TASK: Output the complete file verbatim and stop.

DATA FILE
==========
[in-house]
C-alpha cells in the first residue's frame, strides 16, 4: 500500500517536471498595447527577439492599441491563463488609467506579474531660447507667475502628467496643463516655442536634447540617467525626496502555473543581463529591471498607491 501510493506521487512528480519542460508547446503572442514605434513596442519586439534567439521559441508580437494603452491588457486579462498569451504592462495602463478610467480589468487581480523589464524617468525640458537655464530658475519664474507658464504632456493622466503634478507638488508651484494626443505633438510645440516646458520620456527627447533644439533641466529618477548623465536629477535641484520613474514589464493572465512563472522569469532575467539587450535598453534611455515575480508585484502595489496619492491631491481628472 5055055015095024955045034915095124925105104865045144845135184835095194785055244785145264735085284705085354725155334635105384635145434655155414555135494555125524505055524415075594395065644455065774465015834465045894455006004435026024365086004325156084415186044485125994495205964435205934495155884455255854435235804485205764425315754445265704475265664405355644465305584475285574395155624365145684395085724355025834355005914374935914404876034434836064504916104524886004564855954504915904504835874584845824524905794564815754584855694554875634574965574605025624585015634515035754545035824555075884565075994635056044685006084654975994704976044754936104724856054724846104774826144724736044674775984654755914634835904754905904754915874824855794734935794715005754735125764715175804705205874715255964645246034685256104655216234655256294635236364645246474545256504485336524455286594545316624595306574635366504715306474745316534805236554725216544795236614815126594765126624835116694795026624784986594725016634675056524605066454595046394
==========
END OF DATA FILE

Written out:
[in-house]
C-alpha cells in the first residue's frame, strides 16, 4: 500500500517536471498595447527577439492599441491563463488609467506579474531660447507667475502628467496643463516655442536634447540617467525626496502555473543581463529591471498607491 501510493506521487512528480519542460508547446503572442514605434513596442519586439534567439521559441508580437494603452491588457486579462498569451504592462495602463478610467480589468487581480523589464524617468525640458537655464530658475519664474507658464504632456493622466503634478507638488508651484494626443505633438510645440516646458520620456527627447533644439533641466529618477548623465536629477535641484520613474514589464493572465512563472522569469532575467539587450535598453534611455515575480508585484502595489496619492491631491481628472 5055055015095024955045034915095124925105104865045144845135184835095194785055244785145264735085284705085354725155334635105384635145434655155414555135494555125524505055524415075594395065644455065774465015834465045894455006004435026024365086004325156084415186044485125994495205964435205934495155884455255854435235804485205764425315754445265704475265664405355644465305584475285574395155624365145684395085724355025834355005914374935914404876034434836064504916104524886004564855954504915904504835874584845824524905794564815754584855694554875634574965574605025624585015634515035754545035824555075884565075994635056044685006084654975994704976044754936104724856054724846104774826144724736044674775984654755914634835904754905904754915874824855794734935794715005754735125764715175804705205874715255964645246034685256104655216234655256294635236364645246474545256504485336524455286594545316624595306574635366504715306474745316534805236554725216544795236614815126594765126624835116694795026624784986594725016634675056524605066454595046394